From: Sergejus Tarasovas
From: Andrew Howey [mailto:andyandmae_howey@...]
Sent: Tuesday, January 21, 2003 7:56 AM
Subject: [tied] number of cases in PIE
I was wondering how many cases there really were in PIE, or more specifically, Late PIE. I specify Late PIE because according to most information I've read, PIE went through an earlier "ergative" stage first. In any case, most sources seem to agree that there were eight cases:
nominative, genitive, dative, accusative, instrumental, ablative, locative, and vocative.
However, Dr Letas Palmaitis argues any cases other than nominative, genitive, dative, and accusative are innovations for that particular language (group). He claims that Prussian, and by extension Sudovian/Yatvingian, maintain the archaic PIE four-case structure. He claims that where one case might have a particular function in one language group, that function will be taken over by (a) different case(s) in other language groups. He doesn't seem to take into consideration that the languages most closely related to Prussian, Latvian and Lithuanian, and then the Slavic languages have, or had, at least seven grammatical cases. If you're interested, you can read his argument at http://donelaitis.vdu.lt/prussian/reconstructions.htm -- it's the section labelled "THE 11th PRINCIPLE OF THE RECONSTRUCTION".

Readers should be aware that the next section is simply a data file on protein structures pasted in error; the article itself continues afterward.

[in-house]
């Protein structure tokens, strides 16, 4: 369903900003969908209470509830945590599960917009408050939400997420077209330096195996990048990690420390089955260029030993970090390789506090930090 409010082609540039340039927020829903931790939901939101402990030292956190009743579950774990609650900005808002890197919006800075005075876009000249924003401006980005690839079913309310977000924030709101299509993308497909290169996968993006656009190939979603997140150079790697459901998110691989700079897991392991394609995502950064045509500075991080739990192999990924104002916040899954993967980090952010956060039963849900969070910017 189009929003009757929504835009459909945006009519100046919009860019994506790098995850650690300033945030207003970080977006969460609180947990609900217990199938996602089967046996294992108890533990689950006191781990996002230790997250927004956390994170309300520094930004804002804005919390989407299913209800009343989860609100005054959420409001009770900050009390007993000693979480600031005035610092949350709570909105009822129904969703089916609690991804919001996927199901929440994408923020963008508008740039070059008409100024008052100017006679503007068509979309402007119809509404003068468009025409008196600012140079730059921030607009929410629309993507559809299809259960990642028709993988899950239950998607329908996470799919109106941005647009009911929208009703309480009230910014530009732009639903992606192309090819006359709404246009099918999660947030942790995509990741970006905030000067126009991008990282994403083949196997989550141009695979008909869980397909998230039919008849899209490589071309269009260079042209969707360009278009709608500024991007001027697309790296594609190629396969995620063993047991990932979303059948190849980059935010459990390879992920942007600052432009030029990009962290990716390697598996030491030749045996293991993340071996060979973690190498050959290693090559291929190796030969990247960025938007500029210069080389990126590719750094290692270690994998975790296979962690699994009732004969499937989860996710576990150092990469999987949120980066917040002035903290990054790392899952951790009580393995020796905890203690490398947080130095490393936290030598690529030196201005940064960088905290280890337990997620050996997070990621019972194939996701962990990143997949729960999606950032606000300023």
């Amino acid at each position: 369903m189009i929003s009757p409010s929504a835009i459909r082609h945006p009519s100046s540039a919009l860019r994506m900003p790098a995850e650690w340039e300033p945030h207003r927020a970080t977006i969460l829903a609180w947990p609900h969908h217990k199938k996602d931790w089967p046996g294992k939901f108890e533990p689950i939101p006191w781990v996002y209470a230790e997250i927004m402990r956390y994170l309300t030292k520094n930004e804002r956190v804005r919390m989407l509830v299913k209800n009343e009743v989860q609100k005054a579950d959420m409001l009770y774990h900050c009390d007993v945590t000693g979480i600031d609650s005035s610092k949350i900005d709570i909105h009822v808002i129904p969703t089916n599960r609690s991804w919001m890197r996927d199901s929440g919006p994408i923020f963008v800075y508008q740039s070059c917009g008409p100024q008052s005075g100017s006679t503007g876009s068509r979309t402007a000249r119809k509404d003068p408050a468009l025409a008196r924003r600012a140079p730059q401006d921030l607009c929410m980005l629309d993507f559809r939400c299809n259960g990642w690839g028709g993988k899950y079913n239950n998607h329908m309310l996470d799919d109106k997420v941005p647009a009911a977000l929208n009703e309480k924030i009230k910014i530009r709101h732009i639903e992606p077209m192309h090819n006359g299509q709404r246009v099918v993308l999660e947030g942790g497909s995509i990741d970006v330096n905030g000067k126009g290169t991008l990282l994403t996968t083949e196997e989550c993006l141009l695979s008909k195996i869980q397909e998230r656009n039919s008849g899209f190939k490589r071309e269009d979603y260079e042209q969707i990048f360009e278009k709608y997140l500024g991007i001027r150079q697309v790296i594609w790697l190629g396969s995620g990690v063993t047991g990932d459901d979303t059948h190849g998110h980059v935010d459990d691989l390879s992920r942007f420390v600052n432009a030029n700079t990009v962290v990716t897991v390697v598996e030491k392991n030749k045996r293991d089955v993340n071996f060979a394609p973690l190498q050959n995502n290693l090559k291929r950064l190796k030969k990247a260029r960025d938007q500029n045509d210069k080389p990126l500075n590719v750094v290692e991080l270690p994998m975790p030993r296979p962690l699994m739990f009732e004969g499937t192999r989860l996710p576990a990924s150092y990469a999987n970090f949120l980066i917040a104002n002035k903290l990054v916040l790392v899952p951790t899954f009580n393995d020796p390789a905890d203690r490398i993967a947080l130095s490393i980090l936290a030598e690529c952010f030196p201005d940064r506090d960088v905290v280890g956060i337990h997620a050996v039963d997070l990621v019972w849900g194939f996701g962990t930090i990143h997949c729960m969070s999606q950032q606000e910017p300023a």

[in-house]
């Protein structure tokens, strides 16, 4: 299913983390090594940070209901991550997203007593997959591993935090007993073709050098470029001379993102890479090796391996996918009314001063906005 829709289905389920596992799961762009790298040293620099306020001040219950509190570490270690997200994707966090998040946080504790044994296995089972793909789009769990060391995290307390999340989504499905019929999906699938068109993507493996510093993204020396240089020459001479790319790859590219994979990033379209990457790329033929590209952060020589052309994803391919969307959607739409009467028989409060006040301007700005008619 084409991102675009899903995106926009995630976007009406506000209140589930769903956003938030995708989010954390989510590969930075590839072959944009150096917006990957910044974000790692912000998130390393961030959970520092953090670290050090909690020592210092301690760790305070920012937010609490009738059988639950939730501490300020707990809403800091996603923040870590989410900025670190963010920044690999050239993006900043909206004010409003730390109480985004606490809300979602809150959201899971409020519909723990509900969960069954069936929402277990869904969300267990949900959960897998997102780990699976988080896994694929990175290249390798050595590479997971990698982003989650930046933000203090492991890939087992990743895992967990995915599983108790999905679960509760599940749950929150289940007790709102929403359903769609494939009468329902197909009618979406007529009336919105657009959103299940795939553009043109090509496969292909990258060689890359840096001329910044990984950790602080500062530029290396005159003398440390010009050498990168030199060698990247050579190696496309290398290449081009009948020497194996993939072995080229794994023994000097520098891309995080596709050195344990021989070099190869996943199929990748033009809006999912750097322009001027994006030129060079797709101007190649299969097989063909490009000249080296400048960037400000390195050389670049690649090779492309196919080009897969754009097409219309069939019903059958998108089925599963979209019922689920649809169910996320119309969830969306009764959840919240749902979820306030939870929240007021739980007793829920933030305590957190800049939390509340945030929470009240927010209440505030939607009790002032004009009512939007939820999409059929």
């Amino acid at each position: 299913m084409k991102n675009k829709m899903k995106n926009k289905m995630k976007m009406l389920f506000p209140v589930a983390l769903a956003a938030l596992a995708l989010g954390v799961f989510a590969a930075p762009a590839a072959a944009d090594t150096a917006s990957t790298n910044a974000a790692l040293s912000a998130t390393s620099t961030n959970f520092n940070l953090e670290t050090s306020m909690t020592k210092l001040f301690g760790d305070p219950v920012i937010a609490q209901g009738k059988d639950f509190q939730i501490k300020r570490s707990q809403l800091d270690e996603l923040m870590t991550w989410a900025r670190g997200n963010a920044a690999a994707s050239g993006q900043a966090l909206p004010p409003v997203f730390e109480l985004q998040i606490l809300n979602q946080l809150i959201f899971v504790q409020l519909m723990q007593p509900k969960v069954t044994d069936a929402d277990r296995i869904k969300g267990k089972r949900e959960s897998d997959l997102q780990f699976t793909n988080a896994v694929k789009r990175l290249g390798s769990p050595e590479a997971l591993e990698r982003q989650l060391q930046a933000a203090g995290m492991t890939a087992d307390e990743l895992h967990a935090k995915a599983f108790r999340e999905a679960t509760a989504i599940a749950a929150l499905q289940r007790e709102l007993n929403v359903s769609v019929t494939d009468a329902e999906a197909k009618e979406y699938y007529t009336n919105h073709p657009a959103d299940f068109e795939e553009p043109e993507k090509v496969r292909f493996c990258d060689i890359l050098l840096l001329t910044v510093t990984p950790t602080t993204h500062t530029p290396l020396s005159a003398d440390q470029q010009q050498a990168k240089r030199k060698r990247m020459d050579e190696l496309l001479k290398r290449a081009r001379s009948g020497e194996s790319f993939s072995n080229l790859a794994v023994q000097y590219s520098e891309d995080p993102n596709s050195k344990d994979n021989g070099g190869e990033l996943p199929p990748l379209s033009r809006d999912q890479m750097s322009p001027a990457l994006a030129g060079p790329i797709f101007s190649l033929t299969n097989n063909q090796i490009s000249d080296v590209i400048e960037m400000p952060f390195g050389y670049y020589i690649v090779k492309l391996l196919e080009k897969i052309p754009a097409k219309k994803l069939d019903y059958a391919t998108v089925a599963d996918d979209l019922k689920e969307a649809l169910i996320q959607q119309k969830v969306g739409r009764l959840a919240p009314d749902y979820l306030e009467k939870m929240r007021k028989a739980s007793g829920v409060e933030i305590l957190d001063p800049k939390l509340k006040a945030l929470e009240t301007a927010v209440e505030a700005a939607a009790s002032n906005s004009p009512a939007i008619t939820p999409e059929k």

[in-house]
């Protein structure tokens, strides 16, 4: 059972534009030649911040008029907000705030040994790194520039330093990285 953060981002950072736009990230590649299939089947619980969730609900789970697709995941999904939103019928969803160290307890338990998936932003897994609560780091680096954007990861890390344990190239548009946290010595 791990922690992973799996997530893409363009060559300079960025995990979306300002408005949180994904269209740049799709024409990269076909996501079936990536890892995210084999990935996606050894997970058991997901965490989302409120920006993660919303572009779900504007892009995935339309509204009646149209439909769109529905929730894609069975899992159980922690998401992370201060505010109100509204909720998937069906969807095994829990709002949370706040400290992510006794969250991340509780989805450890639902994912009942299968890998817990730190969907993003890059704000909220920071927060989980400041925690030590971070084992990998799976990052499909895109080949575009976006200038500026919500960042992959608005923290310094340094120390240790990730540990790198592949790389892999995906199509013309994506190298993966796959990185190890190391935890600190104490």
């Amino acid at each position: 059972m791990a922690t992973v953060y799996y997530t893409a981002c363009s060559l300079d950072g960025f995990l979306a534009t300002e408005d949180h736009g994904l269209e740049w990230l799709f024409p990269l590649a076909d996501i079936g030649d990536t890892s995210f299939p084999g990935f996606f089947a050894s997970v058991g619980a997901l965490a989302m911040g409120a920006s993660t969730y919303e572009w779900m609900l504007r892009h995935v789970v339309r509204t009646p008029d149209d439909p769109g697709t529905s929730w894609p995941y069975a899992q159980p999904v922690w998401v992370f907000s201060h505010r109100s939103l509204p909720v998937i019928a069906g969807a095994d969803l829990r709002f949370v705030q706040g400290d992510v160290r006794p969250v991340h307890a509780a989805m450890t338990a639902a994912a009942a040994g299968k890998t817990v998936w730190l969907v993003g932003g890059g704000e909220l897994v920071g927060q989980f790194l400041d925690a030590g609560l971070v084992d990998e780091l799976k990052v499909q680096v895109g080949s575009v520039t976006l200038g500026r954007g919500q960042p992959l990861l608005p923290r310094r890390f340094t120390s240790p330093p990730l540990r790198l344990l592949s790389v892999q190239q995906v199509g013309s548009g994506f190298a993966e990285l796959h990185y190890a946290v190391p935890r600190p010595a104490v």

I have a book, in German, on Prussian grammar (Altpreussische Grammatik by Jan Endzelin) that indicates remnants of the instrumental and locative cases. So, it seems to me that Prussian might be the innovator in dropping the additional cases. MIght that be because of early contact with Germanic?
I would appreciate any clarification on this.
Thank you very much:
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